Visual Transduction by Rod and Cone Photoreceptorsp. 215
How Retinal Circuits Optimize the Transfer of Visual Informationp. 234
ON and OFF Pathways in the Vertebrate Retina and Visual Systemp. 260
Retinal Synapsesp. 279
Retinal Neurotransmittersp. 304
Excitation in the Retina: The Flow, Filtering, and Molecules of Visual Signaling in the Glutamatergic Pathways from Photoreceptors to Ganglion Cellsp. 320
Peptide and Peptide Receptor Expression and Function in the Vertebrate Retinap. 334
Inhibition in the Retinap. 355
Anatomy, Circuitry, and Physiology of Vertebrate Horizontal Cellsp. 369
Retinal Amacrine Cellsp. 395
Ganglion Cells in Mammalian Retinaep. 410
Retinal Ganglion Cell Excitabilityp. 422
Direction Selectivity in Retinal Ganglion Cellsp. 451
Spatial Regularity among Retinal Neuronsp. 463
Organization of Visual Pathwaysp. 479
The M, P, and K Pathways of the Primate Visual Systemp. 481
Parallel Visual Pathways: A Comparative Perspectivep. 494
Organization of Visual Areas in Macaque and Human Cerebral Cortexp. 507
Communications between Cortical Areas of the Visual Systemp. 522
Ventral and Dorsal Cortical Processing Streamsp. 541
Subcortical Processingp. 563
The Visual Relays in the Thalamusp. 565
The Visual Functions of the Pulvinarp. 592
Feedback Systems in Visual Processingp. 609
Light Responsiveness and Photic Entrainment of the Mammalian Circadian Clockp. 625
Learning from the Pupil: Studies of Basic Mechanisms and Clinical Applicationsp. 641
Blindsightp. 657
Processing in Primary Visual Cortexp. 671
Functional Connectivity in the Pathway from Retina to Striate Cortexp. 673
Cell Types and Local Circuits in Primary Visual Cortex of the Macaque Monkeyp. 680
Assembly of Receptive Fields in Primary Visual Cortexp. 695
A Modern View of the Classical Receptive Field: Linear and Nonlinear Spatiotemporal Processing by V1 Neuronsp. 704
Beyond the Classical Receptive Field: Contextual Modulation of V1 Responsesp. 720
Contributions of Vertical and Horizontal Circuits to the Response Properties of Neurons in Primary Visual Cortexp. 733
Nonlinear Properties of Visual Cortex Neurons: Temporal Dynamics, Stimulus Selectivity, Neural Performancep. 747
Binocular Interaction in the Visual Cortexp. 765
From Binocular Disparity to the Perception of Stereoscopic Depthp. 779
Detection and Samplingp. 793
Formation and Acquisition of the Retinal Imagep. 795
Thresholds and Noisep. 811
Ideal Observer Analysisp. 825
Scotopic Visionp. 838
Visual Adaptationp. 851
Rod-Cone Interactions in Human Visionp. 863
Brightness and Colorp. 879
Brightness and Lightnessp. 881
Color Appearancep. 892
Chromatic Discriminationp. 908
The Role of Color in Spatial Visionp. 924
Pattern-Selective Adaptation in Color and Form Perceptionp. 936
Color Constancyp. 948
Comparative Color Visionp. 962
Molecular Genetics of Human Color Vision and Color Vision Defectsp. 974
Linking Retinal Circuits to Color Opponencyp. 989
Neural Coding of Colorp. 1003
The Processing of Color in Extrastriate Cortexp. 1017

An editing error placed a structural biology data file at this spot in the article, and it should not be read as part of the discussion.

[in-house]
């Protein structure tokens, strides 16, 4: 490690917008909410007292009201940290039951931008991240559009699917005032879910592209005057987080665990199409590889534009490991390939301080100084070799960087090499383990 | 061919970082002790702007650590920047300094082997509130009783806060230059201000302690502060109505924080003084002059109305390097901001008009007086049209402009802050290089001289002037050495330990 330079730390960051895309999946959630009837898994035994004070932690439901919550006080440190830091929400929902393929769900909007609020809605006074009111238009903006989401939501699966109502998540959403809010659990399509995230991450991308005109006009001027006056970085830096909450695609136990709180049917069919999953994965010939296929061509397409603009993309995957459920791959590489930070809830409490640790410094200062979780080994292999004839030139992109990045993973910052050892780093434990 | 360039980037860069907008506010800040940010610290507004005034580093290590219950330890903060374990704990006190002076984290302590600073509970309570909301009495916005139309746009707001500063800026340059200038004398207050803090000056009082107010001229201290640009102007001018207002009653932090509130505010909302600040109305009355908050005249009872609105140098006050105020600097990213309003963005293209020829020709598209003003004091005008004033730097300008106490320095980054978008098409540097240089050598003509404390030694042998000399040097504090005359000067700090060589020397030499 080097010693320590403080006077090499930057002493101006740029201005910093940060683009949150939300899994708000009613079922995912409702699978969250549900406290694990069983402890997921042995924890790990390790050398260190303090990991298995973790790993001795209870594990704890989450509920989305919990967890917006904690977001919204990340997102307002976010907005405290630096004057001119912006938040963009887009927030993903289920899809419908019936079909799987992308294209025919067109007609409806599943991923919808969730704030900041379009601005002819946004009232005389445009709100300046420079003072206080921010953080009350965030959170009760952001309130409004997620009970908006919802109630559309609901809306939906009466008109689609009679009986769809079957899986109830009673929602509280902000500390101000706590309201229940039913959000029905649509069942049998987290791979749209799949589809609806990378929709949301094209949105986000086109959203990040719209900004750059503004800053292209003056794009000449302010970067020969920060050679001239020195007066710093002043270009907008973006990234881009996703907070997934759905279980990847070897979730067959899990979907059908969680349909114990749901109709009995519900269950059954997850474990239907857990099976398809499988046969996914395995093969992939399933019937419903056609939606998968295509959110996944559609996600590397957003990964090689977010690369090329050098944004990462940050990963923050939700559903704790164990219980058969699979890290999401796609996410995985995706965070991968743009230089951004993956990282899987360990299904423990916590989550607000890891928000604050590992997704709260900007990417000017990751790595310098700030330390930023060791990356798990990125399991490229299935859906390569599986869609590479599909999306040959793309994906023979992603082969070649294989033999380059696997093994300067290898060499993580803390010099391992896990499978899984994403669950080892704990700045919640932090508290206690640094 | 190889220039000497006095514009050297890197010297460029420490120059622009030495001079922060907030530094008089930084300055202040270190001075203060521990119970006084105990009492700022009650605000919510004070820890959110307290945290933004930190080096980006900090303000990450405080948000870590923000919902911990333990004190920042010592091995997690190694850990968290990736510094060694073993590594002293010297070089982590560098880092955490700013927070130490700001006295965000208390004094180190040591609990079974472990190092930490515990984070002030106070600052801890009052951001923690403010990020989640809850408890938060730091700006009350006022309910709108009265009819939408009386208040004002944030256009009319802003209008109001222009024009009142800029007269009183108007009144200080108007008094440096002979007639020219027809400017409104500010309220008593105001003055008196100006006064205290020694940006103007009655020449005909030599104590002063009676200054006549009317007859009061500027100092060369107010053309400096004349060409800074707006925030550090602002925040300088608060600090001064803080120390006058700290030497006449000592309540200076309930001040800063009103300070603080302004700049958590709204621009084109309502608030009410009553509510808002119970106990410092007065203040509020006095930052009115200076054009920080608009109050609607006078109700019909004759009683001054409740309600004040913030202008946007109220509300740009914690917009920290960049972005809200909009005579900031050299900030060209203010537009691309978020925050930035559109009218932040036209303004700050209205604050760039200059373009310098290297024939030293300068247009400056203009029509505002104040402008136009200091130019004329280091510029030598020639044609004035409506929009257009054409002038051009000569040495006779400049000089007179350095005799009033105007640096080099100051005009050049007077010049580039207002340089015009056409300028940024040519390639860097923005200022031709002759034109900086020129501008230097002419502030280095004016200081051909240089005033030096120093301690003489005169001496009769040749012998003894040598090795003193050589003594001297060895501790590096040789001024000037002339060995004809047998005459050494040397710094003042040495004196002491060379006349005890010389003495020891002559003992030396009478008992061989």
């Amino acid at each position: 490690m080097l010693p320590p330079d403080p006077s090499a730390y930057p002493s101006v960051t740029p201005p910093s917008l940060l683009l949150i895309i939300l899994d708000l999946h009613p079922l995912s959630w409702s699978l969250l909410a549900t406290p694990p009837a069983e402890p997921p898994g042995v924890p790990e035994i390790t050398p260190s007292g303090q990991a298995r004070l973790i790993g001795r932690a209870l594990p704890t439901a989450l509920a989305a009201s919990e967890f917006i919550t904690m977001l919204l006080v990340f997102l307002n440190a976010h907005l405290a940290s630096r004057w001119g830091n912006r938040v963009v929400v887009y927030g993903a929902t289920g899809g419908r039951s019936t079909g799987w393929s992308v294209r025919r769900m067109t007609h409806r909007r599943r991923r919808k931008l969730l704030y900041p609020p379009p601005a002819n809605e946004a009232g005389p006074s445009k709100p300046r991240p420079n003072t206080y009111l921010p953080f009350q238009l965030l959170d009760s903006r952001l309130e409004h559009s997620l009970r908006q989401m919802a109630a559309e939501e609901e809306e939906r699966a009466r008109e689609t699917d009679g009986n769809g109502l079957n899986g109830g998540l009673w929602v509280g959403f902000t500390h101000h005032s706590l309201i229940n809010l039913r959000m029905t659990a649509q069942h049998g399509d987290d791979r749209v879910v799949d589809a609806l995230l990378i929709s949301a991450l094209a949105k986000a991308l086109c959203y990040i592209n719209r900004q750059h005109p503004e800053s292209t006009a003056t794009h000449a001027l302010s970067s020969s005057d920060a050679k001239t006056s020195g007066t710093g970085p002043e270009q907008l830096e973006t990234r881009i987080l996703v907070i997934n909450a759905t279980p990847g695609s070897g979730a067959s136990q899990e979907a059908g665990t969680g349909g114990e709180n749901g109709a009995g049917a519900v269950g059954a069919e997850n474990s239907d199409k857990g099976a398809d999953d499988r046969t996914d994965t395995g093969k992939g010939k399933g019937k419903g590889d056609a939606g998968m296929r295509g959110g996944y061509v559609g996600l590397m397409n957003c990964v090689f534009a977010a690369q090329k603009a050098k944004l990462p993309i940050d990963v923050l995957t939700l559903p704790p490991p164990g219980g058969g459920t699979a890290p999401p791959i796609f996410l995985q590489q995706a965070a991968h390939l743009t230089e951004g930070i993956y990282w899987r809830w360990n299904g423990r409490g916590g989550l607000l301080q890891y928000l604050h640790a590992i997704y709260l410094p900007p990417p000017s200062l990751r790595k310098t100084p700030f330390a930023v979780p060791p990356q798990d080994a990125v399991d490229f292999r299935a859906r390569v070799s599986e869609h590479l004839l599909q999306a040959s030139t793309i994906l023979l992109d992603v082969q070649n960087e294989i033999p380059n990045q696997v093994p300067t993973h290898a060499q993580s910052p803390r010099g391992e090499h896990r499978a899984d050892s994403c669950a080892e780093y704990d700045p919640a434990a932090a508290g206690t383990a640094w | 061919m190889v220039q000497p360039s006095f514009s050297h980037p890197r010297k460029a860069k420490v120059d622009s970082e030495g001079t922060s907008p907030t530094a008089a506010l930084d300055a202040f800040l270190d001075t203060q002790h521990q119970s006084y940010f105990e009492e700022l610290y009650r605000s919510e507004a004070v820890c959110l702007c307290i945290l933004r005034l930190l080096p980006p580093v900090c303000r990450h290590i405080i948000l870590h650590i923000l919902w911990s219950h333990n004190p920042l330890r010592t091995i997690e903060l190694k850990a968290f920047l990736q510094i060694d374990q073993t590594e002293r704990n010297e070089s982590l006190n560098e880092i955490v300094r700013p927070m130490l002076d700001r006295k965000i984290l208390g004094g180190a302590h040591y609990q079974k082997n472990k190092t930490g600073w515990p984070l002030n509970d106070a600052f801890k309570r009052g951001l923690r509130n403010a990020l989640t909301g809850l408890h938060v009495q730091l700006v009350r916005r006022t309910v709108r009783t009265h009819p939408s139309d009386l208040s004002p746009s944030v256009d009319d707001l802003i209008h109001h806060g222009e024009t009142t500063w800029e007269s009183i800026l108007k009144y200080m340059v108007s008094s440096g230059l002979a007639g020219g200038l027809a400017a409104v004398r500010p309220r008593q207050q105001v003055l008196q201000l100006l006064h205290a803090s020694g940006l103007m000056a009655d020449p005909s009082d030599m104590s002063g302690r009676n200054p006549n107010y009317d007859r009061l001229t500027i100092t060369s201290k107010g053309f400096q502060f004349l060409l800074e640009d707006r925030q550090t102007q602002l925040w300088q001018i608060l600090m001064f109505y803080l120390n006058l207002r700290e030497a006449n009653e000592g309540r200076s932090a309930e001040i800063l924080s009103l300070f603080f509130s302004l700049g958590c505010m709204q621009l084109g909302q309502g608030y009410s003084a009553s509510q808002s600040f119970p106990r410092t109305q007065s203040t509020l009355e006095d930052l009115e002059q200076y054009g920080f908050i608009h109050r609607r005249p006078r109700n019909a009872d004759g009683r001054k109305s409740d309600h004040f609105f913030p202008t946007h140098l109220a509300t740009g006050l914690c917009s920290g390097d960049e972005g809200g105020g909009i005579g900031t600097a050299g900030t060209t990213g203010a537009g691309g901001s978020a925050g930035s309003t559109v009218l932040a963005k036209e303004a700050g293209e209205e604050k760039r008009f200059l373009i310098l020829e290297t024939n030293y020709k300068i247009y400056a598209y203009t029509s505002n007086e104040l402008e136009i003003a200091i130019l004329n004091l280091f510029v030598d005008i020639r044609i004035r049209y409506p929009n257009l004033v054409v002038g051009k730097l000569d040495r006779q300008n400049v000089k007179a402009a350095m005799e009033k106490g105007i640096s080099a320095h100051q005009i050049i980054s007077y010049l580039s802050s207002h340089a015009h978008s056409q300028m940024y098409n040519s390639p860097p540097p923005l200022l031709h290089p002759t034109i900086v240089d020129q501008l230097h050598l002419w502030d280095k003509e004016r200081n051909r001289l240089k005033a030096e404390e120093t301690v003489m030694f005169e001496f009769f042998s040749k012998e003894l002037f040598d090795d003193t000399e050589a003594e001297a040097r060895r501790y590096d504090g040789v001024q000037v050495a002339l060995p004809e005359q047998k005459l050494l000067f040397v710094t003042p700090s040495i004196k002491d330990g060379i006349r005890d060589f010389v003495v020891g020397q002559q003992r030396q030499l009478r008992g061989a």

Improbable Areas in Color Visionp. 1029
Form, Shape, and Object Recognitionp. 1041
Spatial Scale in Visual Processingp. 1043
Spatial Channels in Vision and Spatial Poolingp. 1060
Contour Integration and the Lateral Connections of V1 Neuronsp. 1069
Shape Dimensions and Object Primitivesp. 1080
Shape and Shadingp. 1090
Visual Perception of Texturep. 1106
Visual Segmentation and Illusory Contoursp. 1119
Global Yet Early Processing of Visual Surfacesp. 1129
Image Parsing Mechanisms of the Visual Cortexp. 1139
Inferotemporal Response Propertiesp. 1151
Invariant Object and Face Recognitionp. 1165
The Ventral Visual Object Pathway in Humans: Evidence from fMRIp. 1179
Motion, Depth, and Spatial Relationsp. 1191
Motion Cues in Insect Vision and Navigationp. 1193
The Middle Temporal Area: Motion Processing and the Link to Perceptionp. 1203
Merging Processing Streams: Color Cues for Motion Detection and Interpretationp. 1217
Functional Mapping of Motion Regionsp. 1229
Optic Flowp. 1247
The Cortical Analysis of Optic Flowp. 1260
The Perceptual Organization of Depthp. 1284
Stereopsisp. 1300
Binocular Rivalryp. 1313
Sensorimotor Transformation in the Posterior Parietal Cortexp. 1324
Eye Movementsp. 1337
Gaze Control under Natural Conditionsp. 1339
Eye Movements in Daily Lifep. 1357
Selection of Targets for Saccadic Eye Movementsp. 1369
Visual Perception during Saccadesp. 1391
Smooth Pursuit Eye Movements: Recent Advancesp. 1402
Neural Control of Vergence Eye Movementsp. 1415
The Primate Frontal Eye Fieldp. 1428
Changing Views of the Role of Superior Colliculus in the Control of Gazep. 1449
The Dialogue between Cerebral Cortex and Superior Colliculus: Implications for Saccadic Target Selection and Corollary Dischargep. 1466
Cerebellar Control of Eye Movementsp. 1485
Attention and Cognitionp. 1499
Visual Perception and Cognition in Honeybeesp. 1501
A Neural Basis for Human Visual Attentionp. 1514
Neural and Behavioral Measures of Change Detectionp. 1524
The Role of Attention in Visual Cerebral Cortexp. 1538
Volition and the Prefrontal Cortexp. 1546
Theoretical and Computational Perspectivesp. 1561
The Evolution of the Visual System in Primatesp. 1563
Gestalt Factors in the Visual Neurosciencesp. 1573
Neural Mechanisms of Natural Scene Perceptionp. 1590
Principles of Image Representation in Visual Cortexp. 1603
Local Analysis of Visual Motionp. 1616
Visual Boundaries and Surfacesp. 1624
How the Visual Cortex Recognizes Objects: The Tale of the Standard Modelp. 1640
Plasticity of Orientation Processing in Adult Visual Cortexp. 1654
Synchrony, Oscillations, and Relational Codesp. 1665
The Neuronal Basis of Visual Consciousnessp. 1682
List of Contributorsp. 1
Indexp. 1
Table of Contents provided by Rittenhouse. All Rights Reserved.

ISBN: 9780262033084
ISBN-10: 0262033089
Series: A Bradford Book
Audience: Professional
For Ages: 18+ years old
Format: Hardcover
Language: English
Number Of Pages: 1808
Published: 21st November 2003
Country of Publication: US
Dimensions (cm): 27.9 x 21.6  x 9.5
Weight (kg): 4.65